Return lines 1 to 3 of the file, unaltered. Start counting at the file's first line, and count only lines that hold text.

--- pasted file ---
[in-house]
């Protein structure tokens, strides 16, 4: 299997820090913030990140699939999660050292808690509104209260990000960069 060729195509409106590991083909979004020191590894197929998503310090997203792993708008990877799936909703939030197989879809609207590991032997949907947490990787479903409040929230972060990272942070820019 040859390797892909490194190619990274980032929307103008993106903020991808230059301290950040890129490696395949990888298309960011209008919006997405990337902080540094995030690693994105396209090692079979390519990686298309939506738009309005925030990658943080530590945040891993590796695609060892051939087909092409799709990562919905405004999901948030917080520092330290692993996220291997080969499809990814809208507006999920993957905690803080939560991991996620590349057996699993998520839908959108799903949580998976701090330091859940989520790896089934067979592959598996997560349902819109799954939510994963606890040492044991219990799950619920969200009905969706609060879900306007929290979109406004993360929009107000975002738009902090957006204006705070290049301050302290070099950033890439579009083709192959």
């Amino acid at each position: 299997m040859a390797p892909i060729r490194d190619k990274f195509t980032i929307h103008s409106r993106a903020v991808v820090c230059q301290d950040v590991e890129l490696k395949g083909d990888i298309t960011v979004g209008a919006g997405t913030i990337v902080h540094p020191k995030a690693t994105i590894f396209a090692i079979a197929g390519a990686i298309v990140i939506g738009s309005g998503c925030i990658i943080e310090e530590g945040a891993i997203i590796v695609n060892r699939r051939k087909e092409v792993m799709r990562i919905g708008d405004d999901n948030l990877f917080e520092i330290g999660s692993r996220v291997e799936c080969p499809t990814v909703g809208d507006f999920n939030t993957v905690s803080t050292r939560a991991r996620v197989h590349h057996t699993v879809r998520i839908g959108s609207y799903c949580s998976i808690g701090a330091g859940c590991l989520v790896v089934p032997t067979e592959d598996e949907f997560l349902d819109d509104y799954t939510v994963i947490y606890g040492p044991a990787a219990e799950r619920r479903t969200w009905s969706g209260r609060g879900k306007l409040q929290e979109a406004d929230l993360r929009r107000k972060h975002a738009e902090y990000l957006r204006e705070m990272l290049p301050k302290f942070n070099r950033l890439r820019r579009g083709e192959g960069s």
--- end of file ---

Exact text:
[in-house]
């Protein structure tokens, strides 16, 4: 299997820090913030990140699939999660050292808690509104209260990000960069 060729195509409106590991083909979004020191590894197929998503310090997203792993708008990877799936909703939030197989879809609207590991032997949907947490990787479903409040929230972060990272942070820019 040859390797892909490194190619990274980032929307103008993106903020991808230059301290950040890129490696395949990888298309960011209008919006997405990337902080540094995030690693994105396209090692079979390519990686298309939506738009309005925030990658943080530590945040891993590796695609060892051939087909092409799709990562919905405004999901948030917080520092330290692993996220291997080969499809990814809208507006999920993957905690803080939560991991996620590349057996699993998520839908959108799903949580998976701090330091859940989520790896089934067979592959598996997560349902819109799954939510994963606890040492044991219990799950619920969200009905969706609060879900306007929290979109406004993360929009107000975002738009902090957006204006705070290049301050302290070099950033890439579009083709192959």
């Amino acid at each position: 299997m040859a390797p892909i060729r490194d190619k990274f195509t980032i929307h103008s409106r993106a903020v991808v820090c230059q301290d950040v590991e890129l490696k395949g083909d990888i298309t960011v979004g209008a919006g997405t913030i990337v902080h540094p020191k995030a690693t994105i590894f396209a090692i079979a197929g390519a990686i298309v990140i939506g738009s309005g998503c925030i990658i943080e310090e530590g945040a891993i997203i590796v695609n060892r699939r051939k087909e092409v792993m799709r990562i919905g708008d405004d999901n948030l990877f917080e520092i330290g999660s692993r996220v291997e799936c080969p499809t990814v909703g809208d507006f999920n939030t993957v905690s803080t050292r939560a991991r996620v197989h590349h057996t699993v879809r998520i839908g959108s609207y799903c949580s998976i808690g701090a330091g859940c590991l989520v790896v089934p032997t067979e592959d598996e949907f997560l349902d819109d509104y799954t939510v994963i947490y606890g040492p044991a990787a219990e799950r619920r479903t969200w009905s969706g209260r609060g879900k306007l409040q929290e979109a406004d929230l993360r929009r107000k972060h975002a738009e902090y990000l957006r204006e705070m990272l290049p301050k302290f942070n070099r950033l890439r820019r579009g083709e192959g960069s």